DESCRIPTION: (1869) Perennial in zones 7 and above, or colder if drainage is excellent. Perpetual spinach is incredibly long lasting, and at minimum will be producing in your garden for 9 months before going to seed. Rare, fine old European strain of Swiss Chard. Belongs to the same species as chard and beets, but the taste is more like a true spinach than ordinary chard. The leaves are more like spinach also - smaller smooth dark-green leaves that are flatter and more pointey with small mid-ribs.
Frost resistant and is a green that is available when everything else has bolted. Very longstanding in the garden, yielding from late spring through autumn if planted early. Needs water in a dry spell. We saw whole fields under cultivation in England.
Keeping picking the leaves! A great thing about perpetual spinach is that it is a cut and come again vegetable. The more you pick, the more the roots produce. Pick them young and tender for salads all year round. During the warmer months, perpetual spinach grows incredibly fast. I've sown in late spring before, and harvested 5 weeks later.
Perpetual spinach is great in the kitchen too. A big handful of leaves makes a great pizza topping. Add to curries, pies, pasta, tarts and quiches. A good last minute ingredient, either steamed in the pan or blanched briefly first. Even makes a fine spanakopita (spinach pie)! Don't toss the stems either - they can be eaten too and go well in curries.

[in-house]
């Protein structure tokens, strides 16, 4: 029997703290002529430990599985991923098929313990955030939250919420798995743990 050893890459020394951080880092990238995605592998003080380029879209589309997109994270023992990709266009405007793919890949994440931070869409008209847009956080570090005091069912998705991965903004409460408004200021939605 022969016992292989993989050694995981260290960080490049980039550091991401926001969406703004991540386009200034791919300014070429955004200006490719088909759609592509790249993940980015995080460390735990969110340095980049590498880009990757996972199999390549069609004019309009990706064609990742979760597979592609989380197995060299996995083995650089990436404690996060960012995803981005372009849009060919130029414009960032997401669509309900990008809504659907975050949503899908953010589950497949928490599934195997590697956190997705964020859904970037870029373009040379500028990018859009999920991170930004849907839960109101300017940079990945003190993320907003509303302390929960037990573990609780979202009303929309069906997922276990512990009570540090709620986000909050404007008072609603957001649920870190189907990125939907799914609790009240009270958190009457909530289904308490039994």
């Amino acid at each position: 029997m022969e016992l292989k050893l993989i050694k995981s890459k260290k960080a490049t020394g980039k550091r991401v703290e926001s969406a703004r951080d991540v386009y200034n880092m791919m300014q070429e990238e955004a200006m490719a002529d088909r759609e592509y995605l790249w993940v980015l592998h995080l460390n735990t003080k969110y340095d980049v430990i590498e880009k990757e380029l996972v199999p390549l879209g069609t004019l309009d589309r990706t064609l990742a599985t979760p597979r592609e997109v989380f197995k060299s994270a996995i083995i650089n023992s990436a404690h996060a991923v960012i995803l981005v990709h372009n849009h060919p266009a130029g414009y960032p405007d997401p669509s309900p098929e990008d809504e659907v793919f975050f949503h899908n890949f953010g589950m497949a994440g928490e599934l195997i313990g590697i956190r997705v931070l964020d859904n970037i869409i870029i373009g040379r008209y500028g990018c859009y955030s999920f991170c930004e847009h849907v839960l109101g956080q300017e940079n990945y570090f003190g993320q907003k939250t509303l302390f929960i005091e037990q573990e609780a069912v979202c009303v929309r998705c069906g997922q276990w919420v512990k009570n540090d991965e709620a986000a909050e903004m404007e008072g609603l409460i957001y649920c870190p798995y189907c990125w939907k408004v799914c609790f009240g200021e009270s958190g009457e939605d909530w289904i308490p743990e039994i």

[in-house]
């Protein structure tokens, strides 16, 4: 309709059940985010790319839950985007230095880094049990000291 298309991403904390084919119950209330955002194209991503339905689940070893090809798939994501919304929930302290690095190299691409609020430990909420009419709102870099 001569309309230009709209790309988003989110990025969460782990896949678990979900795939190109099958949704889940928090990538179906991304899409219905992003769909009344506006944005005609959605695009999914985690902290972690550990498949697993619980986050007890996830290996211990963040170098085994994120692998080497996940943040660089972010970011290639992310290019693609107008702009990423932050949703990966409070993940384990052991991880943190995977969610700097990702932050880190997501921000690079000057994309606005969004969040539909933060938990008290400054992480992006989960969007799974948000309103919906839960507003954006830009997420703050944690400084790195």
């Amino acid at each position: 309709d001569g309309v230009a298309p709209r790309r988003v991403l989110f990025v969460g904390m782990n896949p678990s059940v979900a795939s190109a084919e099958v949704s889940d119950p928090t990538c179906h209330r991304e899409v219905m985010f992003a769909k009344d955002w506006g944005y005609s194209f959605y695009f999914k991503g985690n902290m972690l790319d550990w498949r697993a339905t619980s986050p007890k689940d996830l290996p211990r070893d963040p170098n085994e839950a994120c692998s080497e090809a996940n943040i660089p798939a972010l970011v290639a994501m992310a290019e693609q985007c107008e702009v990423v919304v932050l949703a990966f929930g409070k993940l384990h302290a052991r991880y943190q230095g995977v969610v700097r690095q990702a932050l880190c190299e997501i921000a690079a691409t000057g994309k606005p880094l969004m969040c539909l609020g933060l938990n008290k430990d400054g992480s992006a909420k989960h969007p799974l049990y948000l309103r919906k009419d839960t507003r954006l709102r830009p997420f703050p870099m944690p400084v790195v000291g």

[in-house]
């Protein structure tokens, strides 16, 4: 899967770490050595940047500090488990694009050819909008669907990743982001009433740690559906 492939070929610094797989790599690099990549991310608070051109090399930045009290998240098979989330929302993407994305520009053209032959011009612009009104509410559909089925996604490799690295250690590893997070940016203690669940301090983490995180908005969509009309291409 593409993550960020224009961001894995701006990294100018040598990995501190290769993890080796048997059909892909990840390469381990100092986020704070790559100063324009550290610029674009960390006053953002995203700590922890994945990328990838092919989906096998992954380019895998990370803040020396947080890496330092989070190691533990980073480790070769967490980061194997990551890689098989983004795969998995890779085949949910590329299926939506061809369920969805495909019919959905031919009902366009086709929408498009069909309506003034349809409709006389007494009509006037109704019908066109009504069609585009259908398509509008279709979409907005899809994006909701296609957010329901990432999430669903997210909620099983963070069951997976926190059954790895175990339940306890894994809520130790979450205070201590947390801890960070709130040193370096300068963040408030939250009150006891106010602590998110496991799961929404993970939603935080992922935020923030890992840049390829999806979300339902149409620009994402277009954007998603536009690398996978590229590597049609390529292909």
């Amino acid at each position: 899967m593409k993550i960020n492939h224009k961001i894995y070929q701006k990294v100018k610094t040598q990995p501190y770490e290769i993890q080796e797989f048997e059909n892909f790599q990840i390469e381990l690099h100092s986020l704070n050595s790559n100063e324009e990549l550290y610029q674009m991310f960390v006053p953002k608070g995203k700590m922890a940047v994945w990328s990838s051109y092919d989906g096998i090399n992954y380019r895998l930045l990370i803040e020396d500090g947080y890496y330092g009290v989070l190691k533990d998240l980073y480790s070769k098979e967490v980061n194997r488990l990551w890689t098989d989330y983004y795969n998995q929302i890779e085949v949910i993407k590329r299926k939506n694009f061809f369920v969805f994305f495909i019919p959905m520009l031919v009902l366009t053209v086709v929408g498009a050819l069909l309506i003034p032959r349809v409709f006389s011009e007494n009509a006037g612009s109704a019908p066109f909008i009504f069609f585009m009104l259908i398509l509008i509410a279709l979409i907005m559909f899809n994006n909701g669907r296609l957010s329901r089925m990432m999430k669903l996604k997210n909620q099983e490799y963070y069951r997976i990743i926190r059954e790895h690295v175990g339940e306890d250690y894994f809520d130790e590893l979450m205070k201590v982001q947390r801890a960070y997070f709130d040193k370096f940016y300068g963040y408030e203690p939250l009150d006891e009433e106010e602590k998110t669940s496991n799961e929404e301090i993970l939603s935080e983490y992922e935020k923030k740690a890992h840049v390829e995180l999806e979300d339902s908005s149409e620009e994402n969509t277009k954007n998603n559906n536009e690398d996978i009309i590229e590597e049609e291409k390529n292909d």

Perpetual spinach is a great container vegetable and shade tolerant, making it perfect for small spaces, patios and balconies.
GB CULTURAL INFO: ALL/Matures 7-8/Harvest 44/Yield 200-810/Spacing 8"/
DAYS TO MAT: 50-60 days
SEEDS PER PACKET: 80
SOURCE CODE: C
APPROX GERM DAYS: 10-14
PLANTING DEPTH: 1/2"
WHEN TO PLANT: Early Spring, Summer, Fall in mild-winter areas
PACKET LABEL INSTRUCTIONS: Perennial in zones 7 and above. May be started in flats or pots, but chard is taprooted, so transplant promptly or direct-sow. Easy to grow and drought-tolerant vegetable will produce best when well-prepared soil and good drainage allow its roots to go deep. Prefers a sunny place and is slow to bolt. Can be planted from Spring onwards. Two months after planting or when plants are 12-18" tall, begin gently pulling off the outer leaves and new leaves will form or cut plant 2" from soil and new will re-grow. Adequate moisture and fertility will make for more tender leaves.
BOTANICAL NAME: Beta vulgaris var. cicla